This means that you should expect big, sweeping attacks that cover a deceptively large part of the arena, and knowing how to effectively dodge through attacks was key to victory in the fight against Sif, as his attacks with the greatsword drained tons of stamina when blocked with a shield.
However, arguably the most harrowing part of the fight against Sif was in having to put the poor dog down. When his health is extremely low, Sif’s attacks become almost listless, and he starts limping helplessly around the arena. The scene is made even more impactful if you complete Dark Souls’ DLC expansion before fighting Sif, as the content gives you an opportunity to rescue Sif in the past, when he was just a wolf pup, something he remembers when he meets you again in the future.
It’s a tragic sendoff to one of Dark Souls’ coolest bosses, and its goodest boy.
Dragonslayer Ornstein & Executioner Smough
The guardians of the radiant city of Anor Londo, Ornstein and Smough represent one of Dark Souls’ hardest challenges, and arguably its most iconic. Ornstein attempts to pin you down with his lightning spear and quick movements, while Smough charges in with his devastating hammer. Together, the pair make a brutally effective team while you’re left scrambling for even the tiniest window to heal or get just one attack in.
When you do manage to take down one of these titans, however, the fight’s far from over. Progressing into phase two, the surviving warrior will drain the life force of the other’s remains, greatly powering themselves up in the process. If Ornstein is the remaining fighter, he’ll grow absurdly large and his attacks become even more powerful. If it’s Smough, his attacks are imbued with the lightning that made his partner such a threat.
Taking down both Ornstein and Smough is no small feat, especially if you manage to do it on your own with no players summoned for co-operative help. The pair don’t go down without a serious fight, though, effectively gatekeeping Dark Souls’ final act and one of its most useful items: the Lordvessel, which lets you warp between certain Bonfires.
Gravelord Nito, the lord of the graves. Now there’s a title that commands respect. And as a boss fight, he’s no slouch, either. You fight Nito in the innermost depths of the Tomb of the Giants, and his appearance leaves a lasting impression. Essentially a mass of skeletons cloaked in a black robe, this boss’s giant sword is also (predictably) made of sharp bones.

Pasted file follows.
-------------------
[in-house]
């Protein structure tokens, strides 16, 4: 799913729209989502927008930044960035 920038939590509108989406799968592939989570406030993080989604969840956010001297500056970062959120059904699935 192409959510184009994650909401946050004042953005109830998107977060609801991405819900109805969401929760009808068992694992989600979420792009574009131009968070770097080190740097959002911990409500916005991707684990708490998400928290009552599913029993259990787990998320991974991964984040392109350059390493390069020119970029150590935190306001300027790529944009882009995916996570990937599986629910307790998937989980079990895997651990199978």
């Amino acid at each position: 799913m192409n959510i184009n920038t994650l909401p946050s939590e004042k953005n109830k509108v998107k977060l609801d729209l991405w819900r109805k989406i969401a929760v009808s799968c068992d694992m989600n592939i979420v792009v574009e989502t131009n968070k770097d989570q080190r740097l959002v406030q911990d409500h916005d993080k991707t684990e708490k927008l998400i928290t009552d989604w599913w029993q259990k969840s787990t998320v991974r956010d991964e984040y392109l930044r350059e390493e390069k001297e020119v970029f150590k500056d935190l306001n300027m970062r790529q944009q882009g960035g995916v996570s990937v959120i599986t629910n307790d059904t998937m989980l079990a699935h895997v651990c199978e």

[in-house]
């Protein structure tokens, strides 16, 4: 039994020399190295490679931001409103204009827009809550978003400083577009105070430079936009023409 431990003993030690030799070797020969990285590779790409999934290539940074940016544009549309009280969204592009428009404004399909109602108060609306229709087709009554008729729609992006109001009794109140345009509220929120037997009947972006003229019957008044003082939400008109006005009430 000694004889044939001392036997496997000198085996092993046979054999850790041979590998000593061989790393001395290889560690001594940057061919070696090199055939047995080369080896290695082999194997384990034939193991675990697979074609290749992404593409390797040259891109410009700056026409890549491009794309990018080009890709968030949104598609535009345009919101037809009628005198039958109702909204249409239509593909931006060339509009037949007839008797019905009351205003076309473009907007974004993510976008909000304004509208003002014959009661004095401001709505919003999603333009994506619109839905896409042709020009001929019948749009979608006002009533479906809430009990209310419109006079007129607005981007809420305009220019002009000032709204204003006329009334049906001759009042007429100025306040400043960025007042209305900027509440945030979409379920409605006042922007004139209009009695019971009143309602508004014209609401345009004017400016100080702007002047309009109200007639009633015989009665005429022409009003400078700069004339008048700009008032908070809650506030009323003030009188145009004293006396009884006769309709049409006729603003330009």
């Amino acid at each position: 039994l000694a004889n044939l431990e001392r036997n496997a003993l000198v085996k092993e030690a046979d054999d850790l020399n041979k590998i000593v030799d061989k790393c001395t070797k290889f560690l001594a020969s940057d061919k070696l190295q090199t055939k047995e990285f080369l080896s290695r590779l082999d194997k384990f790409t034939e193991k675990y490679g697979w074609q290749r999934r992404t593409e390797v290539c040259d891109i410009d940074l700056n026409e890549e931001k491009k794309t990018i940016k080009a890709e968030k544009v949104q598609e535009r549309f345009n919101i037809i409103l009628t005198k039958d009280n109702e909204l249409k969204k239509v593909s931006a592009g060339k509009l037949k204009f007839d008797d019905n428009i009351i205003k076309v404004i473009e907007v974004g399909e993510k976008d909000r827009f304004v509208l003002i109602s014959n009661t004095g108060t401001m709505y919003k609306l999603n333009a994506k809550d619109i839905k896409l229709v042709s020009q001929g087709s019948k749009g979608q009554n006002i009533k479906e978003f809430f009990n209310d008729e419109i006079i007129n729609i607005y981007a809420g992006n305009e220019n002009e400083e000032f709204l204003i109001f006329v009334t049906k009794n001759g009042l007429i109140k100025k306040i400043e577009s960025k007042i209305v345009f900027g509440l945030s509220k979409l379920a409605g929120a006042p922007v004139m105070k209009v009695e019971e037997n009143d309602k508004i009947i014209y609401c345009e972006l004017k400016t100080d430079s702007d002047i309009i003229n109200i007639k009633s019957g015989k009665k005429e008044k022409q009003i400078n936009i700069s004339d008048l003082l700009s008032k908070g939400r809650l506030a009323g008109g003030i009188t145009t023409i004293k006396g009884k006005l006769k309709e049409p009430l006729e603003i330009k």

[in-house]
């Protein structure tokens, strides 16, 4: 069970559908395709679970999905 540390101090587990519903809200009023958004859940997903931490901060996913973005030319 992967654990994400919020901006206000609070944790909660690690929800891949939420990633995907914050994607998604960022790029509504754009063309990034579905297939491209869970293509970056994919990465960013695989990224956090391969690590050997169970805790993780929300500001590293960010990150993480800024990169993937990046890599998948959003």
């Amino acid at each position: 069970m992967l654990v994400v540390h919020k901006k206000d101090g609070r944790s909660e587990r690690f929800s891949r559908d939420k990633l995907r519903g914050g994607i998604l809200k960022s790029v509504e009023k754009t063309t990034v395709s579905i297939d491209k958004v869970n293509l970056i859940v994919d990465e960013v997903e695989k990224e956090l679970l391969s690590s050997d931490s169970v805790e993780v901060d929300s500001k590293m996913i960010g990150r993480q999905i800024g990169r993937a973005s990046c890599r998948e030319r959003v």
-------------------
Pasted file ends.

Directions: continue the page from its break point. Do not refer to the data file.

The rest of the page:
Nito’s got more tricks up his sleeve than just that bony sword, though. He can use area-of-effect dark sorceries to keep you at a distance, while also summoning skeleton soldiers to do his dirty work for him.
While Nito’s ghastly cool appearance is certainly his most iconic trait, the boss is very good at countering melee-based playstyles, meaning that you might have to even the odds with your own sorceries or pyromancies if you have any.
Gwyn, Lord of Cinder
In what would become something of a series tradition, the final boss of Dark Souls isn’t actually its hardest, but it’s certainly its most poignant, thanks in large part to the melancholic piano melody that plays throughout the battle.
As the Lord of Cinder, Gwyn expectedly throws out fire-based attacks, most of which are with his flaming sword. But he’s also got a nasty grab attack that can ruin your attempt if you don’t give him the respect he’s due.
Gwyn doesn’t go down easy, but when he does, the fight becomes a reflective capstone on your journey through the dreary world of Lordran. The final threat has been toppled, and all that’s left to do is sacrifice yourself to continue Gwyn’s legacy, or snuff out the First Flame for good, ushering in a new Age of Dark.
There’s a decent amount of bosses in the Artorias of the Abyss DLC for Dark Souls, most of which are stunningly difficult, hugely impressive set pieces. But it’s perhaps the DLC’s namesake that provides the most memorable challenge not just in the expansion, but arguably the entire game.
Consumed by the Abyss, Artorias is ruthlessly quick on the draw, giving you barely any downtime between his onslaught of high-damage attacks. In fact, with such little time to attack or heal yourself, the Knight Artorias boss fight demands near-perfection from the player, a huge reason as to why the DLC shouldn’t be tackled until you’re much further into the game.
Artorias himself exacerbates the whole process at half health, when he begins to desperately unleash everything he has to send you hurtling back to the last bonfire you rested at. Besting the knight is one of Dark Souls’ toughest challenges, but oh-so rewarding when you manage to put him down for good.